NJEA's Achievement Gap "Straw Man" Between Rich And Poor Students Has “Grown Substantially”
NJEA President Barbara Keshishian Called The Achievement Gap A “Classic Straw Man.”
“The Christie administration’s primary rationale for education reform – the so-called ‘achievement gap’ between white and black students in the state’s urban districts – is ‘a classic straw man,’ NJEA President Barbara Keshishian said today.” (New Jersey Education Association, “Christie’s ‘Straw Man’ For Reform,” Press Release, 12/1/11)
Education Gap Grows Between Rich and Poor, Studies Say
February 10, 2012
The New York Times
“Education was historically considered a great equalizer in American society, capable of lifting less advantaged children and improving their chances for success as adults. But a body of recently published scholarship suggests that the achievement gap between rich and poor children is widening, a development that threatens to dilute education’s leveling effects.
“It is a well-known fact that children from affluent families tend to do better in school. Yet the income divide has received far less attention from policy makers and government officials than gaps in student accomplishment by race.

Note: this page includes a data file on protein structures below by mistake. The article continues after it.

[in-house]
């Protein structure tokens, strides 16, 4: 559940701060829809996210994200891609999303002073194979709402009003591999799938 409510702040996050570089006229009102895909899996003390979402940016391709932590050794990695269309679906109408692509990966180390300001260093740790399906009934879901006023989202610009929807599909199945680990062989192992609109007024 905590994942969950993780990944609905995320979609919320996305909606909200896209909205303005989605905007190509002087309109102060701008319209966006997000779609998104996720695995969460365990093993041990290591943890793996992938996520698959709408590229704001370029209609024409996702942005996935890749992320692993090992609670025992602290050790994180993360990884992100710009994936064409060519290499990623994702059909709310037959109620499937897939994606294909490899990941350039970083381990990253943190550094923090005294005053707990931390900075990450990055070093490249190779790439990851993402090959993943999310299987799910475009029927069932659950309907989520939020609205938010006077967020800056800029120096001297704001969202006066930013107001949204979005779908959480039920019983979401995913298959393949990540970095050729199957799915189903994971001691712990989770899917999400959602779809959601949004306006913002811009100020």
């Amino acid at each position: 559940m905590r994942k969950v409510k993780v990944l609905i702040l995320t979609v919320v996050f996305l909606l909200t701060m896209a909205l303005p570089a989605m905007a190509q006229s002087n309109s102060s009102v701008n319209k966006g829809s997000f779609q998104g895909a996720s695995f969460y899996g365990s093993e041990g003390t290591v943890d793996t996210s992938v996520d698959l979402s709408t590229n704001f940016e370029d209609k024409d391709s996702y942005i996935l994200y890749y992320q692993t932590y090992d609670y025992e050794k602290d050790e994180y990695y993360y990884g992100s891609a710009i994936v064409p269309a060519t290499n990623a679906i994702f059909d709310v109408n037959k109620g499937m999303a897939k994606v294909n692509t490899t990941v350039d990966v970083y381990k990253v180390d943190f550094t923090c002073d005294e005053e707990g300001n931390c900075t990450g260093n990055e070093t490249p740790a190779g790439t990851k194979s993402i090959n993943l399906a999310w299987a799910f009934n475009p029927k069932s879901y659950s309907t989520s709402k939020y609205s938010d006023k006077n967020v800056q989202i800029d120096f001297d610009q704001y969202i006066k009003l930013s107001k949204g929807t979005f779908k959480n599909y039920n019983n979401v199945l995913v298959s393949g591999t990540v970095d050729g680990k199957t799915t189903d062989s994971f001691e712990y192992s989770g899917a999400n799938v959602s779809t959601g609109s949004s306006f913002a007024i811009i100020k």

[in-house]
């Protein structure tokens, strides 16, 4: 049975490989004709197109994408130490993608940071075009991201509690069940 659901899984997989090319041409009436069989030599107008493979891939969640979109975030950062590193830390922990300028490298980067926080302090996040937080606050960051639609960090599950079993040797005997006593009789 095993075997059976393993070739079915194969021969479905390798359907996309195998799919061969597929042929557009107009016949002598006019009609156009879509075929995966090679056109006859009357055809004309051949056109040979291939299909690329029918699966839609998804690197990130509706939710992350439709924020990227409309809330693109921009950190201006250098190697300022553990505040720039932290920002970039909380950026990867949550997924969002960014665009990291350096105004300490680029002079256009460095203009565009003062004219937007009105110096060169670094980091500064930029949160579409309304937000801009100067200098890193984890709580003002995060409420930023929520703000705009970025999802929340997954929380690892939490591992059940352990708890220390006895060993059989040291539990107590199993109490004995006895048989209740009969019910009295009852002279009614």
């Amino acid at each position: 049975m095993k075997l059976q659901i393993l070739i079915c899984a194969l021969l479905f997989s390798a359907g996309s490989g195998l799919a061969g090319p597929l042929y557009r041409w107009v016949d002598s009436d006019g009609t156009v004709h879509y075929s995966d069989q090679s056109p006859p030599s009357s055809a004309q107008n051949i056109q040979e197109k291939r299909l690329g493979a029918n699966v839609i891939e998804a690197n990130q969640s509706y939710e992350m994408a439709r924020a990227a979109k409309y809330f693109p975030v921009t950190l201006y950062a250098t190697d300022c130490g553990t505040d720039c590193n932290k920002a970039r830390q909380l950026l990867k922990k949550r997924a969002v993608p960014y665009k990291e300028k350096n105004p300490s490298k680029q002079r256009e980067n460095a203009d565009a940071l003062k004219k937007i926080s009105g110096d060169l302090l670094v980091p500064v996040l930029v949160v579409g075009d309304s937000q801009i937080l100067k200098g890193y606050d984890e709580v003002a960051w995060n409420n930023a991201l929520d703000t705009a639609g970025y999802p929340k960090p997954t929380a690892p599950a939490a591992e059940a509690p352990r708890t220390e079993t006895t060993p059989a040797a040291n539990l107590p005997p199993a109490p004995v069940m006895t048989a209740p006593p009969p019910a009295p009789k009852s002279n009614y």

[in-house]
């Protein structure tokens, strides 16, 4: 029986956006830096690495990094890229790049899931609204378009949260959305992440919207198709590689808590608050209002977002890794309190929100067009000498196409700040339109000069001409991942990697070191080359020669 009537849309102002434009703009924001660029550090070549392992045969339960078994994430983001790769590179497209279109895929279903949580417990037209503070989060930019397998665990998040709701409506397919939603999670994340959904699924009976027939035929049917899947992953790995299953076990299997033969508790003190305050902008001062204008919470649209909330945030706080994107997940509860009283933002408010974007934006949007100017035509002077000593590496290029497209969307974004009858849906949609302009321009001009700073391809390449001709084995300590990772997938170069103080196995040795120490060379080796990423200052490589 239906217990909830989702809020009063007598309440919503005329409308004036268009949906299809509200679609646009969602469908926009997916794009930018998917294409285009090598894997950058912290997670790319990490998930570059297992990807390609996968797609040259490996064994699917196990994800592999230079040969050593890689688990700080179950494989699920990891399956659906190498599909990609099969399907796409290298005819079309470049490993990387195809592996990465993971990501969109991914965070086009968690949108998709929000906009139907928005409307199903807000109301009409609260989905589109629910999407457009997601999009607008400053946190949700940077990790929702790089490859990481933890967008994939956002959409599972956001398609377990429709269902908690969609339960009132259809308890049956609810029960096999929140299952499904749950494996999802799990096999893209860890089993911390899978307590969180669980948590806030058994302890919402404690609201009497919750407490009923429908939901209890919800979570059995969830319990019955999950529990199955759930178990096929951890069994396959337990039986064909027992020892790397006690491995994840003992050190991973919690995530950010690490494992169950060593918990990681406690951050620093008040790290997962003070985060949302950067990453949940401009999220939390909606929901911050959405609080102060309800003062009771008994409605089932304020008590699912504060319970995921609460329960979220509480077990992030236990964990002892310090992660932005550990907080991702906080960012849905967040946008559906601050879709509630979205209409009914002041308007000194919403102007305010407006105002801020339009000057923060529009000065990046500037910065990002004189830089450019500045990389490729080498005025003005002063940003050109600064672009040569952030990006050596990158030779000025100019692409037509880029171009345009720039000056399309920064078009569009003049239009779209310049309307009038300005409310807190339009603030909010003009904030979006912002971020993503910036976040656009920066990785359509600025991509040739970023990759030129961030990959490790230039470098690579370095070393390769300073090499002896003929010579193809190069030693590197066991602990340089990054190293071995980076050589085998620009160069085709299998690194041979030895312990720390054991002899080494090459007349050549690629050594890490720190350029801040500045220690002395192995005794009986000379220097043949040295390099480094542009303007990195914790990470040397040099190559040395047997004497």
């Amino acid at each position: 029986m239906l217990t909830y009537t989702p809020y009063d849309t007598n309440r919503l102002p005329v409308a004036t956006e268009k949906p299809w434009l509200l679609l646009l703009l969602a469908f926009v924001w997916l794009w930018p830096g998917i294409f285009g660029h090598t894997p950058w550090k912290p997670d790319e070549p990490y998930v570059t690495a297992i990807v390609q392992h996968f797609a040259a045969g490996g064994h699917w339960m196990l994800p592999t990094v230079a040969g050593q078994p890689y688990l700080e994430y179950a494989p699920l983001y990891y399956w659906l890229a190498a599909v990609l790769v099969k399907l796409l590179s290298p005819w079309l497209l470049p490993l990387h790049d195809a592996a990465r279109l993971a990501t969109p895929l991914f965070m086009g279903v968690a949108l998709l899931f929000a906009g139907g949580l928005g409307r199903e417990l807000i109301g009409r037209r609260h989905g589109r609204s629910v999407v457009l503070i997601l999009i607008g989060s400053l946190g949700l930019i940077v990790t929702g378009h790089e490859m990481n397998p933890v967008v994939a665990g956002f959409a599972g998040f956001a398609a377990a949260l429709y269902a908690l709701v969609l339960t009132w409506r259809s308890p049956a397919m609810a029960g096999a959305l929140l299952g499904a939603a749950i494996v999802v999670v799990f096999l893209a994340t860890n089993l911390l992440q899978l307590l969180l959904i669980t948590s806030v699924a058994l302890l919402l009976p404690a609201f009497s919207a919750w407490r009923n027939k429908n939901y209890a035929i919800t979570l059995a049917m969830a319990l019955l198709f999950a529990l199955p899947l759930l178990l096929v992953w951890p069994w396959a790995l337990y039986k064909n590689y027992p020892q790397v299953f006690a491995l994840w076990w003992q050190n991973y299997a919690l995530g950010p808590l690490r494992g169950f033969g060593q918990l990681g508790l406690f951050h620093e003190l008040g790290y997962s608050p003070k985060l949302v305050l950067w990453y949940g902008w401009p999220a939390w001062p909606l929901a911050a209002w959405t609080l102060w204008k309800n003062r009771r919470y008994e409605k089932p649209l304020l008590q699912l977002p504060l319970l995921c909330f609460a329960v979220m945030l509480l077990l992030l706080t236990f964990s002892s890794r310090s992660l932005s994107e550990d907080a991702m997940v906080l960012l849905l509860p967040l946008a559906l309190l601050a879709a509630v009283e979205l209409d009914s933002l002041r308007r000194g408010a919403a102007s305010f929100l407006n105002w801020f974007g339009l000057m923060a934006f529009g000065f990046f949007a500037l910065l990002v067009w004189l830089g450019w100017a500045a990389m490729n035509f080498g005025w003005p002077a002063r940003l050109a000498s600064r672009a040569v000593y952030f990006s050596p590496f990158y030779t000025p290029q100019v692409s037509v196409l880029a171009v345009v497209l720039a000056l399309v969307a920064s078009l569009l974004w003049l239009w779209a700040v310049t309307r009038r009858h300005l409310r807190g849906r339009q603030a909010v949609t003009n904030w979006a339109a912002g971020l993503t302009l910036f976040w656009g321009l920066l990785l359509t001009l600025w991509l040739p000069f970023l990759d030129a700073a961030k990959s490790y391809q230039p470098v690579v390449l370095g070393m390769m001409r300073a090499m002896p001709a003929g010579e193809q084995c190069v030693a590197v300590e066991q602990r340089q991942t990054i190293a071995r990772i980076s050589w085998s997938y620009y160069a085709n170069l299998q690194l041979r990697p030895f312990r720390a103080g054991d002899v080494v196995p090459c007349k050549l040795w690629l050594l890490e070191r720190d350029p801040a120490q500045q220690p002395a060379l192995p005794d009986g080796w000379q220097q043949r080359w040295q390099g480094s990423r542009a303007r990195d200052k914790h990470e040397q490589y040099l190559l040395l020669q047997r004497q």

“Now, in analyses of long-term data published in recent months, researchers are finding that while the achievement gap between white and black students has narrowed significantly over the past few decades, the gap between rich and poor students has grown substantially during the same period.
“’We have moved from a society in the 1950s and 1960s, in which race was more consequential than family income, to one today in which family income appears more determinative of educational success than race,’ said Sean F. Reardon, a Stanford University sociologist. Professor Reardon is the author of a study that found that the gap in standardized test scores between affluent and low-income students had grown by about 40 percent since the 1960s, and is now double the testing gap between blacks and whites …”
Read The Full Article Here
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